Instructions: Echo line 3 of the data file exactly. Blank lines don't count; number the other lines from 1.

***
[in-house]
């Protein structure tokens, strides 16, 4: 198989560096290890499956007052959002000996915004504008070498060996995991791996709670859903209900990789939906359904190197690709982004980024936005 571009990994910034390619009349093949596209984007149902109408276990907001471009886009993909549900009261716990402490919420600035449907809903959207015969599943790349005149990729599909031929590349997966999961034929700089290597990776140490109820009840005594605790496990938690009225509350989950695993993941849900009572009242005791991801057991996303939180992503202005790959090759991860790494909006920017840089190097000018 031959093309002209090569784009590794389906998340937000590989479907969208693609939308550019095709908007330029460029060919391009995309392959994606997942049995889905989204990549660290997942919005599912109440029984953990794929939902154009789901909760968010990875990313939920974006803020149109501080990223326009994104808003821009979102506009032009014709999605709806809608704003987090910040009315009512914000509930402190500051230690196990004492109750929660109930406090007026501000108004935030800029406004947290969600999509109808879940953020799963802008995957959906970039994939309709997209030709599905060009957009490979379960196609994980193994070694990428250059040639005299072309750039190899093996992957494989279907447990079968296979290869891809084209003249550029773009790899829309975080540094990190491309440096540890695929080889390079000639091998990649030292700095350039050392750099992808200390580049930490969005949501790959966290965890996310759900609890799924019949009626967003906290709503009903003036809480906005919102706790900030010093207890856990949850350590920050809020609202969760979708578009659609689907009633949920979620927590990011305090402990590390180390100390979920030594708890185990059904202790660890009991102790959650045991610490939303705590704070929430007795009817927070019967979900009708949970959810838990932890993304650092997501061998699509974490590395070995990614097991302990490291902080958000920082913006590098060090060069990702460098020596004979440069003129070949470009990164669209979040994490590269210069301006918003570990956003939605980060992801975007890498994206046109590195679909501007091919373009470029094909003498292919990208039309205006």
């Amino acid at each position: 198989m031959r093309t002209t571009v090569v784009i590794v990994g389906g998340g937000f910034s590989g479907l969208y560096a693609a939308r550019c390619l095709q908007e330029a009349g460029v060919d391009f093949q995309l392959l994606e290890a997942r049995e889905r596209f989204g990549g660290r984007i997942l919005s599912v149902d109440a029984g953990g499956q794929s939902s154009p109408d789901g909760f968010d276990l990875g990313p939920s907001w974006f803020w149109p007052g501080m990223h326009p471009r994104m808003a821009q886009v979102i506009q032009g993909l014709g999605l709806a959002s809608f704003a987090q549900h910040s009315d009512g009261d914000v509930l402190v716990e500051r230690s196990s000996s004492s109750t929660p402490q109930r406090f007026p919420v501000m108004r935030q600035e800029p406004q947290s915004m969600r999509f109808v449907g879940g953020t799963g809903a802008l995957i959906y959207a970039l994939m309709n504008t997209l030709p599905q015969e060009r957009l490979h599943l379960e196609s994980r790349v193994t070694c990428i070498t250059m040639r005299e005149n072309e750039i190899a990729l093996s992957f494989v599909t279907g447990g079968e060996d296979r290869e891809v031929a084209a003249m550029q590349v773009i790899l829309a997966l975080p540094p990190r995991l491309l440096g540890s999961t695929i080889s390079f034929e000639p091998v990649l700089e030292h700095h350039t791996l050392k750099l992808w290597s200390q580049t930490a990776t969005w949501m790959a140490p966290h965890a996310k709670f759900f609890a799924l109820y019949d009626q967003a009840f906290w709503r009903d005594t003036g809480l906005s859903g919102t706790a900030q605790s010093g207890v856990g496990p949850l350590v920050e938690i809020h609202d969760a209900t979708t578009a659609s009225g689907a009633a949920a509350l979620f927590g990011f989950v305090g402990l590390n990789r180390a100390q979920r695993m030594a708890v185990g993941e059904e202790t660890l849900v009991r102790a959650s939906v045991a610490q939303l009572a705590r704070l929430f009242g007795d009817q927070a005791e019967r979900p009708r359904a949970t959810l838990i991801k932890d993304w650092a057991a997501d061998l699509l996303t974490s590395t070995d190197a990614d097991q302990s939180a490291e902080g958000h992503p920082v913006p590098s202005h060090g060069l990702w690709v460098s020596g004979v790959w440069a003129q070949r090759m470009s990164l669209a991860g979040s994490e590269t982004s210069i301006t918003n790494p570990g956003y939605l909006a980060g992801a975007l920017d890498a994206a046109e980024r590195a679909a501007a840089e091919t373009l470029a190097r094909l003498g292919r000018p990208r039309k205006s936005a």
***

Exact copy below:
């Amino acid at each position: 198989m031959r093309t002209t571009v090569v784009i590794v990994g389906g998340g937000f910034s590989g479907l969208y560096a693609a939308r550019c390619l095709q908007e330029a009349g460029v060919d391009f093949q995309l392959l994606e290890a997942r049995e889905r596209f989204g990549g660290r984007i997942l919005s599912v149902d109440a029984g953990g499956q794929s939902s154009p109408d789901g909760f968010d276990l990875g990313p939920s907001w974006f803020w149109p007052g501080m990223h326009p471009r994104m808003a821009q886009v979102i506009q032009g993909l014709g999605l709806a959002s809608f704003a987090q549900h910040s009315d009512g009261d914000v509930l402190v716990e500051r230690s196990s000996s004492s109750t929660p402490q109930r406090f007026p919420v501000m108004r935030q600035e800029p406004q947290s915004m969600r999509f109808v449907g879940g953020t799963g809903a802008l995957i959906y959207a970039l994939m309709n504008t997209l030709p599905q015969e060009r957009l490979h599943l379960e196609s994980r790349v193994t070694c990428i070498t250059m040639r005299e005149n072309e750039i190899a990729l093996s992957f494989v599909t279907g447990g079968e060996d296979r290869e891809v031929a084209a003249m550029q590349v773009i790899l829309a997966l975080p540094p990190r995991l491309l440096g540890s999961t695929i080889s390079f034929e000639p091998v990649l700089e030292h700095h350039t791996l050392k750099l992808w290597s200390q580049t930490a990776t969005w949501m790959a140490p966290h965890a996310k709670f759900f609890a799924l109820y019949d009626q967003a009840f906290w709503r009903d005594t003036g809480l906005s859903g919102t706790a900030q605790s010093g207890v856990g496990p949850l350590v920050e938690i809020h609202d969760a209900t979708t578009a659609s009225g689907a009633a949920a509350l979620f927590g990011f989950v305090g402990l590390n990789r180390a100390q979920r695993m030594a708890v185990g993941e059904e202790t660890l849900v009991r102790a959650s939906v045991a610490q939303l009572a705590r704070l929430f009242g007795d009817q927070a005791e019967r979900p009708r359904a949970t959810l838990i991801k932890d993304w650092a057991a997501d061998l699509l996303t974490s590395t070995d190197a990614d097991q302990s939180a490291e902080g958000h992503p920082v913006p590098s202005h060090g060069l990702w690709v460098s020596g004979v790959w440069a003129q070949r090759m470009s990164l669209a991860g979040s994490e590269t982004s210069i301006t918003n790494p570990g956003y939605l909006a980060g992801a975007l920017d890498a994206a046109e980024r590195a679909a501007a840089e091919t373009l470029a190097r094909l003498g292919r000018p990208r039309k205006s936005a």